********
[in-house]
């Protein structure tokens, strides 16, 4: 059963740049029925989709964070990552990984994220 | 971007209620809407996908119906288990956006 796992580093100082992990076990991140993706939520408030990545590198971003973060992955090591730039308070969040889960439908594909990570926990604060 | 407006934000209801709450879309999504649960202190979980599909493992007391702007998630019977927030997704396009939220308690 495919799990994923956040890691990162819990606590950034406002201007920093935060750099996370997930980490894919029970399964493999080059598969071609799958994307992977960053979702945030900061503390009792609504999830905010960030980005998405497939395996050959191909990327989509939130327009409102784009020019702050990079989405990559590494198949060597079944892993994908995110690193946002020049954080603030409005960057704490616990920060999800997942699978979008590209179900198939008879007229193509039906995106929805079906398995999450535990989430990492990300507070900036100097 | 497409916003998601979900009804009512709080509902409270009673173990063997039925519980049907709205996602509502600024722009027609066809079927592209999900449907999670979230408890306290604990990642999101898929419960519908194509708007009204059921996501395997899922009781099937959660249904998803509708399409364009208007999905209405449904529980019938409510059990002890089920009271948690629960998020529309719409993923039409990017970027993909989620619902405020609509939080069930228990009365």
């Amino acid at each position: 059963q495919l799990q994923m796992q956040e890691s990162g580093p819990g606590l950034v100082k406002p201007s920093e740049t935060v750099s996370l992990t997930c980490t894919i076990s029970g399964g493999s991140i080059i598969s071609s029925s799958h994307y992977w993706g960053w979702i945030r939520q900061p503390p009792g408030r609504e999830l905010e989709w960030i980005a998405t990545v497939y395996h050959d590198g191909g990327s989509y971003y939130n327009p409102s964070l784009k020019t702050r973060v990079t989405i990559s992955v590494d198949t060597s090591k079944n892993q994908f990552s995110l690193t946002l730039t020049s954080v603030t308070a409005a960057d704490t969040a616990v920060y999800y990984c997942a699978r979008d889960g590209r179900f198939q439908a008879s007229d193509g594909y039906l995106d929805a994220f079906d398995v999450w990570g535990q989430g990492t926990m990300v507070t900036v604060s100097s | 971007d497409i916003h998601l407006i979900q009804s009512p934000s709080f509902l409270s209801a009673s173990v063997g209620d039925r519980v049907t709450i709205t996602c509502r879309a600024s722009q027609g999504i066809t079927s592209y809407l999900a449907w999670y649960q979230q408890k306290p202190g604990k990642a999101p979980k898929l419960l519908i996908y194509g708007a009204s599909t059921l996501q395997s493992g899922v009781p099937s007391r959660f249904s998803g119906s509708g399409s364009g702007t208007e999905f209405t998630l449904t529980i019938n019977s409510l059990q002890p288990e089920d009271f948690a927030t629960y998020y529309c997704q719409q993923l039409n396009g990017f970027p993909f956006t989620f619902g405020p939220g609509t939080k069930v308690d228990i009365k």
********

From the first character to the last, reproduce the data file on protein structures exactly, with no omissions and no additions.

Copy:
[in-house]
């Protein structure tokens, strides 16, 4: 059963740049029925989709964070990552990984994220 | 971007209620809407996908119906288990956006 796992580093100082992990076990991140993706939520408030990545590198971003973060992955090591730039308070969040889960439908594909990570926990604060 | 407006934000209801709450879309999504649960202190979980599909493992007391702007998630019977927030997704396009939220308690 495919799990994923956040890691990162819990606590950034406002201007920093935060750099996370997930980490894919029970399964493999080059598969071609799958994307992977960053979702945030900061503390009792609504999830905010960030980005998405497939395996050959191909990327989509939130327009409102784009020019702050990079989405990559590494198949060597079944892993994908995110690193946002020049954080603030409005960057704490616990920060999800997942699978979008590209179900198939008879007229193509039906995106929805079906398995999450535990989430990492990300507070900036100097 | 497409916003998601979900009804009512709080509902409270009673173990063997039925519980049907709205996602509502600024722009027609066809079927592209999900449907999670979230408890306290604990990642999101898929419960519908194509708007009204059921996501395997899922009781099937959660249904998803509708399409364009208007999905209405449904529980019938409510059990002890089920009271948690629960998020529309719409993923039409990017970027993909989620619902405020609509939080069930228990009365």
């Amino acid at each position: 059963q495919l799990q994923m796992q956040e890691s990162g580093p819990g606590l950034v100082k406002p201007s920093e740049t935060v750099s996370l992990t997930c980490t894919i076990s029970g399964g493999s991140i080059i598969s071609s029925s799958h994307y992977w993706g960053w979702i945030r939520q900061p503390p009792g408030r609504e999830l905010e989709w960030i980005a998405t990545v497939y395996h050959d590198g191909g990327s989509y971003y939130n327009p409102s964070l784009k020019t702050r973060v990079t989405i990559s992955v590494d198949t060597s090591k079944n892993q994908f990552s995110l690193t946002l730039t020049s954080v603030t308070a409005a960057d704490t969040a616990v920060y999800y990984c997942a699978r979008d889960g590209r179900f198939q439908a008879s007229d193509g594909y039906l995106d929805a994220f079906d398995v999450w990570g535990q989430g990492t926990m990300v507070t900036v604060s100097s | 971007d497409i916003h998601l407006i979900q009804s009512p934000s709080f509902l409270s209801a009673s173990v063997g209620d039925r519980v049907t709450i709205t996602c509502r879309a600024s722009q027609g999504i066809t079927s592209y809407l999900a449907w999670y649960q979230q408890k306290p202190g604990k990642a999101p979980k898929l419960l519908i996908y194509g708007a009204s599909t059921l996501q395997s493992g899922v009781p099937s007391r959660f249904s998803g119906s509708g399409s364009g702007t208007e999905f209405t998630l449904t529980i019938n019977s409510l059990q002890p288990e089920d009271f948690a927030t629960y998020y529309c997704q719409q993923l039409n396009g990017f970027p993909f956006t989620f619902g405020p939220g609509t939080k069930v308690d228990i009365k």